US dollar weakness in recent years is frequently cited as one reason for high oil prices. It is very common to see the financial press suggesting that a weak dollar has pushed oil prices higher. Empirically, there is clearly an inverse correlation between oil prices and exchange rates – that is, other things being equal, oil prices rise if the dollar falls. An assessment of the dynamic conditional correlation (DCC) and of the one-year rolling average correlation between the daily change in the oil price and the daily change in the nominal effective exchange rate shows that this relationship has been relatively strong in recent years, although the negative correlation has been declining in recent months. What is less clear, though, is the direction of causality. Several econometric techniques suggest that causality may run from the oil price to the exchange rate, rather than the opposite.
However, the relationship between the price of oil and the exchange rate might be much more complex than the initial terms of trade impacts would suggest. Reverse causation, i.e. exchange rates influencing oil prices, is possible. Several transmission mechanisms could underpin such reverse causation. First, since oil is denominated in US dollars, a weaker dollar might lead to an increase in the demand for oil in non-dollar economies, which would cause the oil price to rise. Second, if oil producing countries have a target export revenue in their currencies to finance their government budget deficit, then with a weaker dollar they might reduce the supply of oil in order to drive up the price to achieve their targeted export revenue. Third, investors would likely increase their demand for commodities as a hedge against inflation when the dollar falls. This might put upward pressure on the price of oil. However, there is limited, if any, empirical evidence supporting these effects.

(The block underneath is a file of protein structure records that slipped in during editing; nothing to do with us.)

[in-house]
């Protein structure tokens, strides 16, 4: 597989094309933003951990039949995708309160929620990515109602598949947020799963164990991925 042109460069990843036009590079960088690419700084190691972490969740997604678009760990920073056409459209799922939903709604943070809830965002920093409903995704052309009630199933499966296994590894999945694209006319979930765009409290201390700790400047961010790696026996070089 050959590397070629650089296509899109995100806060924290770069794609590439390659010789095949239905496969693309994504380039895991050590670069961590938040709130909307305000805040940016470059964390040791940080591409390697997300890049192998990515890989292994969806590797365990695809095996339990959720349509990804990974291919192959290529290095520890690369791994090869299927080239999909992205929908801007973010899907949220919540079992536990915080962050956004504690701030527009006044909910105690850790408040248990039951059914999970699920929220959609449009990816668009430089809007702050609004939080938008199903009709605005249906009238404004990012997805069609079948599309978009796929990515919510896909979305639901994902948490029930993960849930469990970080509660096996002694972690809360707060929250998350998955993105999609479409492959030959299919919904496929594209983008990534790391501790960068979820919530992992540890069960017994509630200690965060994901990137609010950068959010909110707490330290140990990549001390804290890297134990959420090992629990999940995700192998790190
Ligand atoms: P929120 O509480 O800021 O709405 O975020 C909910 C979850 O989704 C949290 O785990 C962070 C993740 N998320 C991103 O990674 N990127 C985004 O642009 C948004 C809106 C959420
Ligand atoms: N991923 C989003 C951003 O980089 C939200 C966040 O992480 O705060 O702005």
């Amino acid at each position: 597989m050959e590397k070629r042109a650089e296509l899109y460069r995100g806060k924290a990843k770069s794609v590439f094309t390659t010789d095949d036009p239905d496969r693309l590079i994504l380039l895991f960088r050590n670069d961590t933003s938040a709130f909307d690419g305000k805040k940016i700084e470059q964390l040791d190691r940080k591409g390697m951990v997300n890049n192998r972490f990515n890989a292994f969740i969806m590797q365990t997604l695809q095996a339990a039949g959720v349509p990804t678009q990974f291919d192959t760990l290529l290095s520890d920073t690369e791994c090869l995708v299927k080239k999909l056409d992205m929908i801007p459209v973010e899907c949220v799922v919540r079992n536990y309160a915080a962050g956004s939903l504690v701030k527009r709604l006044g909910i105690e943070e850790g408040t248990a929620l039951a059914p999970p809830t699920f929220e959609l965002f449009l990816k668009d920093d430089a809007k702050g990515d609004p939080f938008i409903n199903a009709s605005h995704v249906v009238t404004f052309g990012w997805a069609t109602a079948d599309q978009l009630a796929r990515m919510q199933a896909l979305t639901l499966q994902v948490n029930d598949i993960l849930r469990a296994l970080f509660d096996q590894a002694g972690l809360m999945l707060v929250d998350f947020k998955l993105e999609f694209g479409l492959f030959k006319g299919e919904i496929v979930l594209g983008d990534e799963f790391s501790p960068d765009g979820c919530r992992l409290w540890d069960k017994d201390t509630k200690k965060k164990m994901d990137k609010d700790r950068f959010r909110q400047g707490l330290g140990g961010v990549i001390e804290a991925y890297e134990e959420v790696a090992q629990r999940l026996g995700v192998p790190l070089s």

Apart from reverse causation, it is further argued that both the exchange rate and oil prices might be reacting to some other common factor. One such factor might be monetary policy. Since oil is a storable commodity, it reacts not only to current but also expected future monetary policy. Likewise, the exchange rate is also determined by current and expected monetary policy. Therefore, we should expect to see both oil prices and exchange rates as jointly determined.
The interactions between the exchange rate and oil prices are more complex than traditional economic theory predicts. However, those believing in strong reverse causation from exchange rates to oil prices are effectively acknowledging the likelihood of a self-perpetuating cycle in which a weaker dollar drives crude higher which in turn sends the dollar even lower. The lack of clear evidence for such a spiral, so far, along with our own econometric findings, suggests that the more likely causation runs from oil prices to the exchange rate instead.